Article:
What do the ingredients do? Why does it rise? What makes a good cake?
Photo: Kim van Vuuren ? Pexels
Have your cake and eat it
If you?re anything like me, you?ll love a good slice of cake. At its best it has a crumbly texture yet is moist on the palette.
What is cake exactly? At first glance, the Collins Dictionary definition certainly seems to fit the bill:
A cake is a sweet food made by baking a mixture of flour, eggs, sugar, and fat in an oven. Cakes may be large and cut into slices or small and intended for one person only.
But this doesn?t explain why cake is cake.
Think of a cake mixture before it goes into the oven: it looks like a sloppy, gloopy mess.
How does it transform from sludge into a delicious, spongy cake?
The role of the ingredients
There are hundreds of options for variations of flavour and filling. My online search for ?cake recipe? gave me 38,000,000 hits.
At the core of these myriad recipes, however, are a few basic elements.
The traditional ingredients for a basic cake are flour, butter, eggs, sugar. These days, we often add a raising agent, too, to make our lives as home bakers easier.
Combine them in the right way and, with a little help from a hot oven set to around 180C/350F, you can bake yourself a cake.
Photo: Suzy Hazelwood ? Pexels
Each of the core ingredients plays an important role in the transformation of cake batter to a beautifully baked cake. Let?s take a look at each one.
Fat is important to the mouthfeel of the cake. It gives a smooth texture so that as you eat it, it feels tender and moist. If you don?t put enough fat into your cake, expect it to be rubbery.
It doesn?t have to be butter ? other fats will do ? but butter is particularly good at trapping air when it?s beaten.
There is also the depth of flavour that butter adds to the mixture. It also brings out the flavours of the other ingredients.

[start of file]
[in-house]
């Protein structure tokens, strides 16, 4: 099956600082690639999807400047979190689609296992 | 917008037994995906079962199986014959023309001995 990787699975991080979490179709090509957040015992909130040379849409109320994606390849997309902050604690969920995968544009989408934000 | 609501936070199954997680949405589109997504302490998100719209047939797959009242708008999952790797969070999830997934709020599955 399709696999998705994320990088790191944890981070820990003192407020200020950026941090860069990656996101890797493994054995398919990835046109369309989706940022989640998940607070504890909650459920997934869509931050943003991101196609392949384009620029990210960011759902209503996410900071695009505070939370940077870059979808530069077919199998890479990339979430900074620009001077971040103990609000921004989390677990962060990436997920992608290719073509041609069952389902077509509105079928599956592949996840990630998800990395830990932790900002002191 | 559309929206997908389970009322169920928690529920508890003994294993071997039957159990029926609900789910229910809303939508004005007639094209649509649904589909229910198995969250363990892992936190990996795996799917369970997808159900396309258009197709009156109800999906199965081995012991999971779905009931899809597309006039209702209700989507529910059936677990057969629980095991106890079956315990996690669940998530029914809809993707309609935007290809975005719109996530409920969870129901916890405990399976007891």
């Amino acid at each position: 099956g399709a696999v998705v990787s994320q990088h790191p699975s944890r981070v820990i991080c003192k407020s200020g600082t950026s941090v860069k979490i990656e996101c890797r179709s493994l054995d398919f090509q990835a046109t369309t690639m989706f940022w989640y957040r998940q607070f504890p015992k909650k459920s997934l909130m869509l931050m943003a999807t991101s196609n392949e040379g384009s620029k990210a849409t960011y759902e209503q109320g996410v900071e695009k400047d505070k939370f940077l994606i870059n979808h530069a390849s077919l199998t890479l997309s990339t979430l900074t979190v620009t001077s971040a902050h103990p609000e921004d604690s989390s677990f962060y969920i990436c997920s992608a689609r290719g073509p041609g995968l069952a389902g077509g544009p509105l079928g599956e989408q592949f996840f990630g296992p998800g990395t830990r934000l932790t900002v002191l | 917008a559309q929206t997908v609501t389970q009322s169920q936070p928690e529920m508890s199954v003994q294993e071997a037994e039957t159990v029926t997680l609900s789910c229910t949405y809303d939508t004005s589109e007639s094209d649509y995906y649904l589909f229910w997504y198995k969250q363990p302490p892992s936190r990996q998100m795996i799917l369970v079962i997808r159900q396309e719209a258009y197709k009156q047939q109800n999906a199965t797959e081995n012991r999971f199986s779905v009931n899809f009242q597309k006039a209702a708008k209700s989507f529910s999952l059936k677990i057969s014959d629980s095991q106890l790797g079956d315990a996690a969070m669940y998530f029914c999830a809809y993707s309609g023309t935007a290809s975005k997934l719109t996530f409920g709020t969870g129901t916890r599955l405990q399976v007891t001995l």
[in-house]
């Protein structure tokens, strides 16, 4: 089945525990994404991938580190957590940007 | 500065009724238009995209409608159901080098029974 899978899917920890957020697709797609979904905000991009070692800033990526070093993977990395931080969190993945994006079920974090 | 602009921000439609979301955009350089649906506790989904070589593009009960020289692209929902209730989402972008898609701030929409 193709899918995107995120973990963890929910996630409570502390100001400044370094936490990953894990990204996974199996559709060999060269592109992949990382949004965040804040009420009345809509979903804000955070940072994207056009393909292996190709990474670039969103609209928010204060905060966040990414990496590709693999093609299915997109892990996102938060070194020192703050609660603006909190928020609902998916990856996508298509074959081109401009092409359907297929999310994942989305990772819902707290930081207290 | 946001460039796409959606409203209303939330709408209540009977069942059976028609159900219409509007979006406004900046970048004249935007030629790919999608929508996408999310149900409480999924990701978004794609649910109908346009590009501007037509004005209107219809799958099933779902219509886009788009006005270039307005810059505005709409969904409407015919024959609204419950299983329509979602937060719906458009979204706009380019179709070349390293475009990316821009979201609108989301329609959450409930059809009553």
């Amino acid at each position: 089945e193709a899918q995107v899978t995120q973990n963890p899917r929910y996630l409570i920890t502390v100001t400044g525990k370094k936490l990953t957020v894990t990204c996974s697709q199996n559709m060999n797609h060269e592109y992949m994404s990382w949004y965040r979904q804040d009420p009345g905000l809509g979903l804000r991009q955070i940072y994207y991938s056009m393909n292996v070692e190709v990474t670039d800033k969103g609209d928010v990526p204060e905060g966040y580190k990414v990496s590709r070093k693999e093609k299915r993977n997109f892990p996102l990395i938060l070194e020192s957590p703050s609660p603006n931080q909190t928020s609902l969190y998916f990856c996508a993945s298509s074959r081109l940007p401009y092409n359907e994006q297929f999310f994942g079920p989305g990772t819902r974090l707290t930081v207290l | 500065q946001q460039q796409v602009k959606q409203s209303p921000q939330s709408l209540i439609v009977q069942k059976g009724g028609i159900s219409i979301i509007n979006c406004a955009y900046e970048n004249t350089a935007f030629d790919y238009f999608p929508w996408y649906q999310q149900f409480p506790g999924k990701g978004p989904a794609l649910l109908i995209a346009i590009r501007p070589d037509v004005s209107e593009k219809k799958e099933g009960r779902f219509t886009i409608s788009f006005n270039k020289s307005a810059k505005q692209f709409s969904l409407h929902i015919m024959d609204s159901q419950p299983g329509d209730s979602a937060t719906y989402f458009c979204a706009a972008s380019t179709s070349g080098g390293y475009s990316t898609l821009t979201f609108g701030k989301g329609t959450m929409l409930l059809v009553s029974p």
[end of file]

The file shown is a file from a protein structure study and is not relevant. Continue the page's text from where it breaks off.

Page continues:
Butter and margarine melt at body temperature which means it doesn?t feel greasy inside the cakes. Other fats such as oils result in a heavier texture because they don?t whip so well. Shortening contains a mixture of fats with an emulsifier added to make sure they don?t separate out.
You may find that cakes based on fats other than butter have slightly different ratios of ingredients. Variations to the standard instructions can optimise that particular cake.
Ah, the glorious sweetness! But sugar has more than just one function in a cake.
It bonds to water molecules and holds them in the structure, helping to lock in moisture.
By keeping water locked up, it mildly disrupts the network structures created by the flour. You do need structure, of course, but you don?t so much structure that it?s absolutely rigid.
This is why if you mess about too much with the sugar content, the cake might fall apart or end up rather too tough.
The magic of Maillard
Sugar also takes part in the Maillard reaction which is actually a series of complex reactions between sugars and the components of proteins. It?s important in every sort of cooking and is the source of the many of the flavourful compounds we enjoy so much in our foods.
In baking, the Maillard reaction takes at the high temperatures in the oven and produces the characteristic browning colour and taste of the crust.
Caramelisation is another browning reaction but one that only needs sugar by itself. It starts at high temperatures and also causes browning. The sugars break down and shed water molecules from their structure. The resulting compounds react with each other in many ways to give a variety of flavours.
The temperature of caramelisation depends on the type of sugar so if you substitute processed white sugar with honey or fructose, your cake will end up a darker colour at the same temperature.
Flour is at the heart of a cake, forming its main structure.
Photo: Vlad Kutepov ? Unsplash
Wheat flour provides the cake?s structure. Two proteins called glutenin and gliadin occur naturally in flour.
For a cake, you want enough protein to create structure so it doesn?t fall to bits but not so much as to make it chewy. Plain flour or cake flour is made from soft wheat and has a protein content which is lower than bread flour. Just right for a cakey texture.
When you add wet ingredients to cakes, the glutenin and gliadin combine to form a new protein called gluten.
Gluten is a stretchy protein that expands when it gets hot in the oven. It?s the key to forming the network structure that makes a cake?s shape.
You?ve doubtlessly been told to sift the flour before adding it to the wet ingredients in a cake.
This is to separate out clumps that form when flour is stored and to add more air into the mixture so that the cake texture becomes lighter.